REFLECTIONS FROM THE BORDER

The Pandemic, Border Communities, and Decisions Facing Migrant Shelters

Fr. Pat Murphy, c.s.
Director
Centro Scalabrini – Casa del Migrante
Tijuana, Mexico

Editorial Credit: ironwas / Shutterstock

The Pandemic, Border Communities, and Decisions Facing Migrant Shelters

Not too long ago, when someone said, “Let’s go out for a few Coronas,” it brought a smile to my face because it meant we were going out for a few beers and some excellent Tijuana Tacos. Now when we hear the word corona, it conjures up thoughts of fever, dry coughs, respiratory failure, masks, antimicrobial gel, ventilators, testing, and the possibility of death.

Nowadays, whether I watch the news in Spanish or English, 90 percent of the coverage is about COVID-19, how many more persons have been infected in the United States and Mexico, and how badly the pandemic will affect the economy along the border. In fact, the situation has become so dire that the two governments recently took the harsh decision to initiate a partial closing of the border. In recent days, I crossed the border twice to go to the bank. The number of people crossing has decreased drastically.  In Tijuana as of the first week of April, we had about 22 cases, while San Diego had more than 1,200 cases and 20 deaths. I have no doubt that Tijuana has many more cases, but it is not doing a lot of testing. This confusion has not stopped the United States being declared number one in the category of “Most Coronavirus Cases in The World.”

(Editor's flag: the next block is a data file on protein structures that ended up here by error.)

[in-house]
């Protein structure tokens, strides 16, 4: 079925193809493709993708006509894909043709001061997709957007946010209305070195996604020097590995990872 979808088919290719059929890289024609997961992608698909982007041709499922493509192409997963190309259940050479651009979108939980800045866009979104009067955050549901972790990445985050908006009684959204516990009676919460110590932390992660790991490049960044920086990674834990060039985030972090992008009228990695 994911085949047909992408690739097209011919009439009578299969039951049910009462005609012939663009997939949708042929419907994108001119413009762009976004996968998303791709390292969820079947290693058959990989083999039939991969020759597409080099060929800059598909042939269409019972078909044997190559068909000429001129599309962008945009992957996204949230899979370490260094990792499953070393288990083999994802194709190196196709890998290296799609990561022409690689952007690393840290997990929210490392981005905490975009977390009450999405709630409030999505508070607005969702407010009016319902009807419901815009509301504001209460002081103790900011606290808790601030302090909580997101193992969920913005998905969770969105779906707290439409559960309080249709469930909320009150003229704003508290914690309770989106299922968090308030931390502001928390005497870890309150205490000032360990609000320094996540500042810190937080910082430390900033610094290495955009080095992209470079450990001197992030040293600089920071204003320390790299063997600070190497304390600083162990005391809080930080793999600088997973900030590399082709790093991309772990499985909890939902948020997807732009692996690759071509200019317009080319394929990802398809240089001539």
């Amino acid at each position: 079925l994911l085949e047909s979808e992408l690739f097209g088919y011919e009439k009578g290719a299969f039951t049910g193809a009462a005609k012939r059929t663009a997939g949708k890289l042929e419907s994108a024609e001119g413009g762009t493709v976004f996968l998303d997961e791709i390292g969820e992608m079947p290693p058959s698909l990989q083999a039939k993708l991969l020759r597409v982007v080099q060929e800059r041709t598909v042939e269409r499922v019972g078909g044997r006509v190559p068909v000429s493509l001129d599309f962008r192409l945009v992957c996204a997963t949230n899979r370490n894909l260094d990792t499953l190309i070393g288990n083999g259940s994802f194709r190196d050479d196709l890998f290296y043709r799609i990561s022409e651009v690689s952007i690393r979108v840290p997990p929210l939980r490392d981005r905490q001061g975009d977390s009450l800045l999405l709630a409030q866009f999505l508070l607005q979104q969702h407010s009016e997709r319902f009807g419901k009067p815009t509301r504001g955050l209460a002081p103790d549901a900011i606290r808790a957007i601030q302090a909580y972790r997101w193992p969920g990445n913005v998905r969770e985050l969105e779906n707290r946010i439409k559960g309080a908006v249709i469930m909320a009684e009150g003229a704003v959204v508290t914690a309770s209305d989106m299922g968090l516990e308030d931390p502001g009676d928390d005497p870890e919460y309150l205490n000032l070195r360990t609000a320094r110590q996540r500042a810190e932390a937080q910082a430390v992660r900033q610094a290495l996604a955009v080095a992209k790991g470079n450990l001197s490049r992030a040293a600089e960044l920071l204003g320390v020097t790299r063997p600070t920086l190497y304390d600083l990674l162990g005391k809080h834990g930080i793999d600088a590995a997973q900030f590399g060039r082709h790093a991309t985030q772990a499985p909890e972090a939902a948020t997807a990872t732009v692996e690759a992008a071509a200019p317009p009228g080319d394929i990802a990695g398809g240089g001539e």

Meanwhile, each day President Trump continues to bend the truth in a variety of ways, always reaching the conclusion that conditions are getting better and everything is under control. President Lopez Obrador (AMLO), who only very recently stopped hugging people and kissing babies, also tries to convince us that everything is under control and México has all it needs in terms of doctors and hospitals.  In fact, Mexico’s private hospitals and the health care system is wonderful for the rich and upper middle class, but when it comes to caring for the poor and lower middle class it is a complete mess. If COVID-19 attacks places like Tijuana with vigor, we are in for a catastrophe. In fact, the three public hospitals for the poor are already full to capacity.